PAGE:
interesting paper from Nature shows that bycatch can sometimes be good for certain species. Consider the case of the Great Skua.
Image from BritishEcologicalSociety.org
The Great Skua is a large predatory seabird that lives in northern Europe. In the past, it has been known to feed on many smaller local seabird species, including the Leach’s Storm Petrel, the Northern Fulmar, the Northern Gannet, the Lesser Black-Backed Gull, and the Herring Gull. In the last few decades, Great Skua populations have increased tremendously.
Ordinarily, when the population of a predator increases, the populations of its prey decrease. This doesn’t seem to be the case among populations of the seabird species in northern Europe. How can this be?
The answer to this apparent ecological enigma has to do with fisheries bycatch. The oceans around northern Europe support many large-scale fisheries, such as the sandeel fishery. Like most large-scale fisheries, the sandeel fishery has a significant amount of bycatch (fish that were caught merely because they were swimming near the sandeel) associated with it. Since the fishermen only have a permit to sell sandeel, the bycatch species are dumped overboard…where they are devoured by Great Skua.
In other words, Great Skua have found a new steady source of food. Great Skua populations have increased without a decrease in the populations smaller seabirds that they ate in the past.
Modern sentiments, however, have turned against bycatch. Efforts to reduce bycatch in commercial fisheries are underway in many countries worldwide. What will this mean for the seabird communities of northern Europe?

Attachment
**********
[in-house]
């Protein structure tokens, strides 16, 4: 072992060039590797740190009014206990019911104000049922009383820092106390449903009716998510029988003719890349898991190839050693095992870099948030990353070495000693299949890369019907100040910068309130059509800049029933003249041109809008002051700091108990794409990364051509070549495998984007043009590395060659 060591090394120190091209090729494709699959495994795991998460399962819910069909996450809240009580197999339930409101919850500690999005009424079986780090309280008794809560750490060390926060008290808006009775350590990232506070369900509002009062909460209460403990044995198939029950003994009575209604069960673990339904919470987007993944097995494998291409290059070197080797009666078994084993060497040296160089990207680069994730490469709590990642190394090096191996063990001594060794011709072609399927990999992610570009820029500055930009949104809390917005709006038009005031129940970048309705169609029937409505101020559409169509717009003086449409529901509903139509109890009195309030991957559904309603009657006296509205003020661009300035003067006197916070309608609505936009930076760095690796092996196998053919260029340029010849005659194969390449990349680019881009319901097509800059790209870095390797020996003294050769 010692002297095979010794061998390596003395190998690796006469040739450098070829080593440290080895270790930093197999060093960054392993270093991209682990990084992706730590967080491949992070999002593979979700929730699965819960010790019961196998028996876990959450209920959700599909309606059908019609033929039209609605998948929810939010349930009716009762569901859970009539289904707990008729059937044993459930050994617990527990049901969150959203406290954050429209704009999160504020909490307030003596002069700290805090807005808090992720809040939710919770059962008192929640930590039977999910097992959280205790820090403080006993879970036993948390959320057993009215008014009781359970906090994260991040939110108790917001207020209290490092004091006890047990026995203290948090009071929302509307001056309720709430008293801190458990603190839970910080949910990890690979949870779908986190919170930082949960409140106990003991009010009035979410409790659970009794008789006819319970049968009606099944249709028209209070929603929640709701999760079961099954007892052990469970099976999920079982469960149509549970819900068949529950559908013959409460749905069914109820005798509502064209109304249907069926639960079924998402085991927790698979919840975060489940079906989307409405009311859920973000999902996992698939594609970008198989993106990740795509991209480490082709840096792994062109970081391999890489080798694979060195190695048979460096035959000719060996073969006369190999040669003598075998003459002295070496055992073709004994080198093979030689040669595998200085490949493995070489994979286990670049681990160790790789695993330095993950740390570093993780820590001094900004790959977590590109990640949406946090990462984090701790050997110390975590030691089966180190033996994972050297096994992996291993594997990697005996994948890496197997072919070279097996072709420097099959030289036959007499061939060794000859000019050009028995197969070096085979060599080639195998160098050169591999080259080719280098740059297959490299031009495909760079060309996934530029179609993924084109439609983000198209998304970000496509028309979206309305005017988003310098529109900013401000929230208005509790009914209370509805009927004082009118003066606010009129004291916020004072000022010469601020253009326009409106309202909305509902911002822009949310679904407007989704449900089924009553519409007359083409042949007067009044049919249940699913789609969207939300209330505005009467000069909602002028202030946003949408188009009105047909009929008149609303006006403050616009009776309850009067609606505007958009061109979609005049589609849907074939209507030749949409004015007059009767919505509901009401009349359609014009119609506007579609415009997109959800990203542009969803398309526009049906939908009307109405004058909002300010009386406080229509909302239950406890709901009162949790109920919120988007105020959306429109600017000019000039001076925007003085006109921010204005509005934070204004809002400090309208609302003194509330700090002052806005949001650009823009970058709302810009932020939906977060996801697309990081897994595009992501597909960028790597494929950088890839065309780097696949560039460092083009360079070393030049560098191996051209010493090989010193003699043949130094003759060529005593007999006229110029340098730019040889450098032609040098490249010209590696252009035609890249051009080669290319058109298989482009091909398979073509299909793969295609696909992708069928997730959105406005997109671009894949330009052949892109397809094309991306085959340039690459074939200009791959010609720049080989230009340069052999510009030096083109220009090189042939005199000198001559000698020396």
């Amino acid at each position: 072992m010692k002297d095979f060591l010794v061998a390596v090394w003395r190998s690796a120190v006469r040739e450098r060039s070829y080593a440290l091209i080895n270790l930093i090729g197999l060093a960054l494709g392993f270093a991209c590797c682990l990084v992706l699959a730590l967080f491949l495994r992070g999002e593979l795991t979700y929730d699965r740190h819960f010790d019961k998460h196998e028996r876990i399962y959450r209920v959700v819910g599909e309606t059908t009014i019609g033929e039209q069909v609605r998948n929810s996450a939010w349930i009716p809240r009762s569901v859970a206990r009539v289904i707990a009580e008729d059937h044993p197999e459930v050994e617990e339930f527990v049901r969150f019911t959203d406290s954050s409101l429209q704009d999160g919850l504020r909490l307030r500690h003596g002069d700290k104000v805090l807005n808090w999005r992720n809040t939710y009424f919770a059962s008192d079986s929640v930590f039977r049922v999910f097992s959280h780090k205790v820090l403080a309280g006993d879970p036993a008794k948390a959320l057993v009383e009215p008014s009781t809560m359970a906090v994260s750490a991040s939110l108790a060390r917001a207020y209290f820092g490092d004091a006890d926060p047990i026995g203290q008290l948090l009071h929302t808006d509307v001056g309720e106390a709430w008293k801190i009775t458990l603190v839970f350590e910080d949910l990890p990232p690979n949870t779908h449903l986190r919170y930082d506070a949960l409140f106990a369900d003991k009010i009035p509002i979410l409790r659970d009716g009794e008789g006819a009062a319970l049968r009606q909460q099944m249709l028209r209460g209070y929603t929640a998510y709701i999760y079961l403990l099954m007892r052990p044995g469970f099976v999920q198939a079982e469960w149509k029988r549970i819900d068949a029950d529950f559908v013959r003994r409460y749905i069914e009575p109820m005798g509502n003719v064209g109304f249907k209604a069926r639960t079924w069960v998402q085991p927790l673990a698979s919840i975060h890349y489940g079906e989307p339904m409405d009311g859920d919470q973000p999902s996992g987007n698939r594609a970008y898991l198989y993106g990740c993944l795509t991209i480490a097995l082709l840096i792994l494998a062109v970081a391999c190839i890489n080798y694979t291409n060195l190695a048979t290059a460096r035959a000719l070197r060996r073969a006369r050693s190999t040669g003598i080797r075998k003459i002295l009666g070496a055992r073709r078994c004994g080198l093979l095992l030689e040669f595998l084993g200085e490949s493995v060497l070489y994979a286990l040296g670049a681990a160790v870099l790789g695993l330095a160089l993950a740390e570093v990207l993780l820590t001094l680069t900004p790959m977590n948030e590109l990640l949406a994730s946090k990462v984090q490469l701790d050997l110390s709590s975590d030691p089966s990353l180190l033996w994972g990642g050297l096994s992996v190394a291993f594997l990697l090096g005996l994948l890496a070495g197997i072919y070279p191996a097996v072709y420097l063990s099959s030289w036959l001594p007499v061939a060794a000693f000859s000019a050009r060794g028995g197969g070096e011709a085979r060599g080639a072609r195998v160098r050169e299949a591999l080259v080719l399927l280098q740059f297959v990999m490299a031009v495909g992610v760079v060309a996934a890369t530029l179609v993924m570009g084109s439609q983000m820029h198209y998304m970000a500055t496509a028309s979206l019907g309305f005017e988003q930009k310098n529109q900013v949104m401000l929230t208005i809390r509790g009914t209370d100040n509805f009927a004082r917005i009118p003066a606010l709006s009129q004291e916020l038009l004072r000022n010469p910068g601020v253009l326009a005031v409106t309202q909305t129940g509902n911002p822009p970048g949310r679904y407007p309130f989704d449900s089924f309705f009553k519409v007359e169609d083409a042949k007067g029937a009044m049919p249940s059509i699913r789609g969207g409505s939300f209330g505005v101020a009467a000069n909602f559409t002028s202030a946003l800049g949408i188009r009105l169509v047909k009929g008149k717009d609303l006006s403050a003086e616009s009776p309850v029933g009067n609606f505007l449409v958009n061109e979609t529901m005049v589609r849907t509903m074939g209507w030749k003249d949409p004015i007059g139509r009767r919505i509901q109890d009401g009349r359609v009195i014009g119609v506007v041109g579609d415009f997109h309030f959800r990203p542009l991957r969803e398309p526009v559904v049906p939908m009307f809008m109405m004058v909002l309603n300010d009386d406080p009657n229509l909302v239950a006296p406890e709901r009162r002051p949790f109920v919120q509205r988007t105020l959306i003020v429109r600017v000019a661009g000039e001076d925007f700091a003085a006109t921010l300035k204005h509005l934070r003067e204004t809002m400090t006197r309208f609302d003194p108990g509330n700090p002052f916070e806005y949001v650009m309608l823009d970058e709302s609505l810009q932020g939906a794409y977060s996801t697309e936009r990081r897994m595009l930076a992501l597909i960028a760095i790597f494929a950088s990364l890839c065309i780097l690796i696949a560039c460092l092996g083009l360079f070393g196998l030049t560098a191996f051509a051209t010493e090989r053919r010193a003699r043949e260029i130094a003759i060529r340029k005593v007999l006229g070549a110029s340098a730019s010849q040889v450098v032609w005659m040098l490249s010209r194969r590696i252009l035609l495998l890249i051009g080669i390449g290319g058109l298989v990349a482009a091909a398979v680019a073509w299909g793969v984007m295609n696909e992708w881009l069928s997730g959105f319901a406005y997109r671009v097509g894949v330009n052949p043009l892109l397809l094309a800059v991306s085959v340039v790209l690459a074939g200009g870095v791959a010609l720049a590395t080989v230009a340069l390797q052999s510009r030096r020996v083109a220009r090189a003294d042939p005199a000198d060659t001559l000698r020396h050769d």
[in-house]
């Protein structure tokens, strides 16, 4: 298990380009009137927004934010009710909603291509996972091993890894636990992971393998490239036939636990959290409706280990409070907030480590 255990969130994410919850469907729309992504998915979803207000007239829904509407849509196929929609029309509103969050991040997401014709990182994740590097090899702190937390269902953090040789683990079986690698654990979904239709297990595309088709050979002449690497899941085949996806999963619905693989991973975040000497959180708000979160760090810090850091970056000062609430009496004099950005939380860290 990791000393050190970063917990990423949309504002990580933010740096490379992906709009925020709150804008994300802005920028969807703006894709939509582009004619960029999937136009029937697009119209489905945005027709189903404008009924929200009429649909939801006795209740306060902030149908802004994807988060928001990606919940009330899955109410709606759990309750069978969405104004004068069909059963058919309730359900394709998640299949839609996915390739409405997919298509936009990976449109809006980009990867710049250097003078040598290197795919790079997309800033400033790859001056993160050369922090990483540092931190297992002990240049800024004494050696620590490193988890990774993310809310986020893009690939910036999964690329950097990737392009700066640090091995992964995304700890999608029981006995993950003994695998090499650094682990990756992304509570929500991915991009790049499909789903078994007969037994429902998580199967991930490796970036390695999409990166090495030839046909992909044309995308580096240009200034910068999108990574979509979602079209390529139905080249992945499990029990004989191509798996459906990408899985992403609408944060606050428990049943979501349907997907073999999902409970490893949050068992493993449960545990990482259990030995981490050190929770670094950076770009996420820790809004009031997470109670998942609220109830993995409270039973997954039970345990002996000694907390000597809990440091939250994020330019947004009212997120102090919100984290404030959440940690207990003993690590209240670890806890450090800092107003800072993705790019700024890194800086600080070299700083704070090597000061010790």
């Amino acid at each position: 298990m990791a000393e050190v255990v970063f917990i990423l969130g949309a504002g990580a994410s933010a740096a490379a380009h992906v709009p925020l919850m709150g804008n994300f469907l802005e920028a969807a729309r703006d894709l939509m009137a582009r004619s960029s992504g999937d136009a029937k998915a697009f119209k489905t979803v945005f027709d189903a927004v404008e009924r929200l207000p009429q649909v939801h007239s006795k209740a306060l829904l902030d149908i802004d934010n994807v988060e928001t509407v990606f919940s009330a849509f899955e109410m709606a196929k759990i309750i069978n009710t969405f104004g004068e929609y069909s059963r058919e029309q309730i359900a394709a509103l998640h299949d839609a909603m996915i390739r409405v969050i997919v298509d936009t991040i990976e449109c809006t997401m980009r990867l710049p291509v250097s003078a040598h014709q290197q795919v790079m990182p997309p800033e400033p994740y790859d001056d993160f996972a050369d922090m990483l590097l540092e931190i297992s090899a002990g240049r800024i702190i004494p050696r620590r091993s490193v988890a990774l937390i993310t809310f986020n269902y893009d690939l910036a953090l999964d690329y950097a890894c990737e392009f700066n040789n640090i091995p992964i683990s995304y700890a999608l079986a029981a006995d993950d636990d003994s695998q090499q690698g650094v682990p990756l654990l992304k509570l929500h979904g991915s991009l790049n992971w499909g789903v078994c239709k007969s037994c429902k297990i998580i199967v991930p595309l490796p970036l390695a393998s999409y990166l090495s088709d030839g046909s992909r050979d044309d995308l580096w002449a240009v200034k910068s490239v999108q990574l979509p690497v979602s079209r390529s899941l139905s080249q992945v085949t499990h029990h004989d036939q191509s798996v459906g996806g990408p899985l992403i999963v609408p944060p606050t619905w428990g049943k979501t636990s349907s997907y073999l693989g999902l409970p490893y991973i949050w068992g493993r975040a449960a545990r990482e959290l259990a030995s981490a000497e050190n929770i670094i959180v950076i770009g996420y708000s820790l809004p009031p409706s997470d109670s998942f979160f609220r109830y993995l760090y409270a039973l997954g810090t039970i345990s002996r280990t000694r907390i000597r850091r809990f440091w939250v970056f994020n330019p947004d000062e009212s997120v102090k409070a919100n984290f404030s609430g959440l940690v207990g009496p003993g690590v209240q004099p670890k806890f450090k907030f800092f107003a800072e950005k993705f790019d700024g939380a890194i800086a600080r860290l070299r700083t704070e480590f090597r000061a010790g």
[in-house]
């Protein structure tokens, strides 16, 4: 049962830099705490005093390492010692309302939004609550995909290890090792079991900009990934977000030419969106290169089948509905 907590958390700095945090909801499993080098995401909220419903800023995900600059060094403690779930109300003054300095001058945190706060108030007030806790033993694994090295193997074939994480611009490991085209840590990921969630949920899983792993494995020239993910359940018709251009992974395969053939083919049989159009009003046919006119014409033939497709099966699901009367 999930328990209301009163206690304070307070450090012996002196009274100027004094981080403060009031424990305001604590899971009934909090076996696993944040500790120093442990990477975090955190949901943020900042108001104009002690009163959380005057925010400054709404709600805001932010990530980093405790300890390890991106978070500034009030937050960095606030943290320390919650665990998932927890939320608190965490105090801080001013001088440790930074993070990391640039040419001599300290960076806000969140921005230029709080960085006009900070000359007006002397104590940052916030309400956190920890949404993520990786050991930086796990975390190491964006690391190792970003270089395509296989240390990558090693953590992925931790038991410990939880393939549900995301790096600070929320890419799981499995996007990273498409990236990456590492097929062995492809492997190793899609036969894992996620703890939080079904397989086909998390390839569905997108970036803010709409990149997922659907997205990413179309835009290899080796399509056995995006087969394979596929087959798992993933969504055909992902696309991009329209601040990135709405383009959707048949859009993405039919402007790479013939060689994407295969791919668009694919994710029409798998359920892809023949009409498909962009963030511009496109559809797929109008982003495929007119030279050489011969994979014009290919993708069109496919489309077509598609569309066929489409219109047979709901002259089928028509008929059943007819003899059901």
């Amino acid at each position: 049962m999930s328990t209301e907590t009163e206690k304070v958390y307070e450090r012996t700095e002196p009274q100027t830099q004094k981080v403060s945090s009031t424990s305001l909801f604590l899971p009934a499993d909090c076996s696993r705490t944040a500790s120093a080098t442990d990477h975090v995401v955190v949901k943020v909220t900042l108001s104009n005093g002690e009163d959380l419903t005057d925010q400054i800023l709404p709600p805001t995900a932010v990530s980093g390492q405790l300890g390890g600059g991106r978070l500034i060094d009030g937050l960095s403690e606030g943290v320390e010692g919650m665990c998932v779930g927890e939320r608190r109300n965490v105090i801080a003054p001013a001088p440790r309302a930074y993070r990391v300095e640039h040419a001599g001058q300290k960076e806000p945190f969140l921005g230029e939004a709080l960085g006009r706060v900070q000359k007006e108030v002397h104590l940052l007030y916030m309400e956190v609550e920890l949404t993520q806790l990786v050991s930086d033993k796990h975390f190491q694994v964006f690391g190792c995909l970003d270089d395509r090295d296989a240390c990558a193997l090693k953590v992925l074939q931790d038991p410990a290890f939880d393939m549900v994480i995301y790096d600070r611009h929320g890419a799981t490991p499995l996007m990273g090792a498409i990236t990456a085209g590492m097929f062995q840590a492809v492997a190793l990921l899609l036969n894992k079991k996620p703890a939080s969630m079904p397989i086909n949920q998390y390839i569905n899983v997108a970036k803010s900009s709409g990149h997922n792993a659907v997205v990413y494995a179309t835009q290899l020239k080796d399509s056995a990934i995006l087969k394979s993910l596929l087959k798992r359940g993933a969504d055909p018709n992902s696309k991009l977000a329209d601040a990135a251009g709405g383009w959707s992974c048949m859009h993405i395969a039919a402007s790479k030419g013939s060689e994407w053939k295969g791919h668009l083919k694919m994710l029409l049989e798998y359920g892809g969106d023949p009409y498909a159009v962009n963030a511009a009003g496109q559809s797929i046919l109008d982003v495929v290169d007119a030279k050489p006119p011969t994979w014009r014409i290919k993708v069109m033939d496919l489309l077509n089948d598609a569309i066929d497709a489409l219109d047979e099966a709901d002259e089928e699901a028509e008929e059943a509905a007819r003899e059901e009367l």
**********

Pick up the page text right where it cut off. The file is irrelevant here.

Well, it’s possible (and for the purposes of this discussion, we’ll assume it will definitely happen) that without their new source of food (bycatch dumped over the side of fishing vessels), Great Skua will return to eating their previous prey- the smaller seabirds of northern Europe. Since there are many more Great Skua than there used to be, this would be very bad news for the smaller seabirds in the area, and could easily make several seabird species endangered.
The question for this week’s ethical debate is simple: Do you think that we should continue with efforts to reduce bycatch in Northern Europe even if it means that local seabird species will become endangered?
I should note that the authors of this paper stated that “it would not be appropriate to maintain current rates of discarding for the sake of seabirds”.
Votier SC, Furness RW, Bearhop S, Crane JE, Caldow RW, Catry P, Ensor K, Hamer KC, Hudson AV, Kalmbach E, Klomp NI, Pfeiffer S, Phillips RA, Prieto I, & Thompson DR (2004). Changes in fisheries discard rates and seabird communities. Nature, 427 (6976), 727-30 PMID: 14973483
Sushi! Image from OpenClipArt.org
Bluefin tuna are some of the most endangered fish in the sea. Prized by the sushi industry for their delicious flavor, populations of bluefin have declined precipitously in recent decades.
They also may be the first species of fish to be driven to extinction by commercial fishing. Normally, when populations of fish get low, it isn’t profitable to fish for them anymore- thus they are not driven to extinction. However, a single bluefin tuna can sell for hundreds of thousands of dollars, so it is still profitable to fish for the last one.
Continue reading Might as well eat ‘em: A semi-serious April Fool’s Day ethical debate
Image from OwlPages.com
This month’s Frontiers in Ecology and the Environment has a brief article about a new proposed conservation strategy that seems perfect for a Southern Fried Science ethical debate. Northern spotted owls (Strix occidentalis caurina) are one of the most famous endangered species in the United States. While solutions to the destruction of their habitat by logging have been debated for years, a new threat has been recently identified- encroachment on their limited habitat by another species of owl (the barred owl, Strix varia). Some conservationists now believe that we need to kill barred owls to protect spotted owls.
Continue reading Ethical debate: saving owls by killing owls?